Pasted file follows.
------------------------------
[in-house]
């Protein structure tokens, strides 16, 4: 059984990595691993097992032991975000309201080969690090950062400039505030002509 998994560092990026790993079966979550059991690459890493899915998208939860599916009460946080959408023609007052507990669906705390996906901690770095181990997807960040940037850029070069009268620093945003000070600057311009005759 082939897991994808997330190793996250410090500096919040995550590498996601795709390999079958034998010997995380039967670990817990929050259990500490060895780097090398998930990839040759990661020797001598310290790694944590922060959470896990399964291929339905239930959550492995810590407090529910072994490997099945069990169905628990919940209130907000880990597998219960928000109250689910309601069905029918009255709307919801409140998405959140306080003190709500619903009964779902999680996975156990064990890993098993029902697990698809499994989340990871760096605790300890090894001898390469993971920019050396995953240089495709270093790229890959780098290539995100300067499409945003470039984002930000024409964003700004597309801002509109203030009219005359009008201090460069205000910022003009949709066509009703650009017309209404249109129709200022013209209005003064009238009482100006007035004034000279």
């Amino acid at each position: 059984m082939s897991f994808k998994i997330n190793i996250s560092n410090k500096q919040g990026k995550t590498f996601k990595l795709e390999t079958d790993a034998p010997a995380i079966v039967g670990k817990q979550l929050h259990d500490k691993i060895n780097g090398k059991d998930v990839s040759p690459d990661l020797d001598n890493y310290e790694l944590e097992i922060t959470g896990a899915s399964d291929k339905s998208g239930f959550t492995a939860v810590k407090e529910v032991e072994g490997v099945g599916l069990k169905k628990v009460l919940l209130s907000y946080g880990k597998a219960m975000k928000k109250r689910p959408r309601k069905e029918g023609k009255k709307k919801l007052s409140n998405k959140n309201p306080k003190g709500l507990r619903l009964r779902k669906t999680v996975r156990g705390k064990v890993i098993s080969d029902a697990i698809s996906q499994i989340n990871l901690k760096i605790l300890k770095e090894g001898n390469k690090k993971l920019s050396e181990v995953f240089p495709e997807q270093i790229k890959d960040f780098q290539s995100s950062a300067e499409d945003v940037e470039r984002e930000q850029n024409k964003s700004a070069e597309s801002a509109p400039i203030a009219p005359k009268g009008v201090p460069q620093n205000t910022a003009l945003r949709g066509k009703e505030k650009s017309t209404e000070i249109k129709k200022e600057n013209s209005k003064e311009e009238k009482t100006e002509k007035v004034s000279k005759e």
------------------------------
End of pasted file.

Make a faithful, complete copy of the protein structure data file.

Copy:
[in-house]
């Protein structure tokens, strides 16, 4: 059984990595691993097992032991975000309201080969690090950062400039505030002509 998994560092990026790993079966979550059991690459890493899915998208939860599916009460946080959408023609007052507990669906705390996906901690770095181990997807960040940037850029070069009268620093945003000070600057311009005759 082939897991994808997330190793996250410090500096919040995550590498996601795709390999079958034998010997995380039967670990817990929050259990500490060895780097090398998930990839040759990661020797001598310290790694944590922060959470896990399964291929339905239930959550492995810590407090529910072994490997099945069990169905628990919940209130907000880990597998219960928000109250689910309601069905029918009255709307919801409140998405959140306080003190709500619903009964779902999680996975156990064990890993098993029902697990698809499994989340990871760096605790300890090894001898390469993971920019050396995953240089495709270093790229890959780098290539995100300067499409945003470039984002930000024409964003700004597309801002509109203030009219005359009008201090460069205000910022003009949709066509009703650009017309209404249109129709200022013209209005003064009238009482100006007035004034000279």
């Amino acid at each position: 059984m082939s897991f994808k998994i997330n190793i996250s560092n410090k500096q919040g990026k995550t590498f996601k990595l795709e390999t079958d790993a034998p010997a995380i079966v039967g670990k817990q979550l929050h259990d500490k691993i060895n780097g090398k059991d998930v990839s040759p690459d990661l020797d001598n890493y310290e790694l944590e097992i922060t959470g896990a899915s399964d291929k339905s998208g239930f959550t492995a939860v810590k407090e529910v032991e072994g490997v099945g599916l069990k169905k628990v009460l919940l209130s907000y946080g880990k597998a219960m975000k928000k109250r689910p959408r309601k069905e029918g023609k009255k709307k919801l007052s409140n998405k959140n309201p306080k003190g709500l507990r619903l009964r779902k669906t999680v996975r156990g705390k064990v890993i098993s080969d029902a697990i698809s996906q499994i989340n990871l901690k760096i605790l300890k770095e090894g001898n390469k690090k993971l920019s050396e181990v995953f240089p495709e997807q270093i790229k890959d960040f780098q290539s995100s950062a300067e499409d945003v940037e470039r984002e930000q850029n024409k964003s700004a070069e597309s801002a509109p400039i203030a009219p005359k009268g009008v201090p460069q620093n205000t910022a003009l945003r949709g066509k009703e505030k650009s017309t209404e000070i249109k129709k200022e600057n013209s209005k003064e311009e009238k009482t100006e002509k007035v004034s000279k005759e």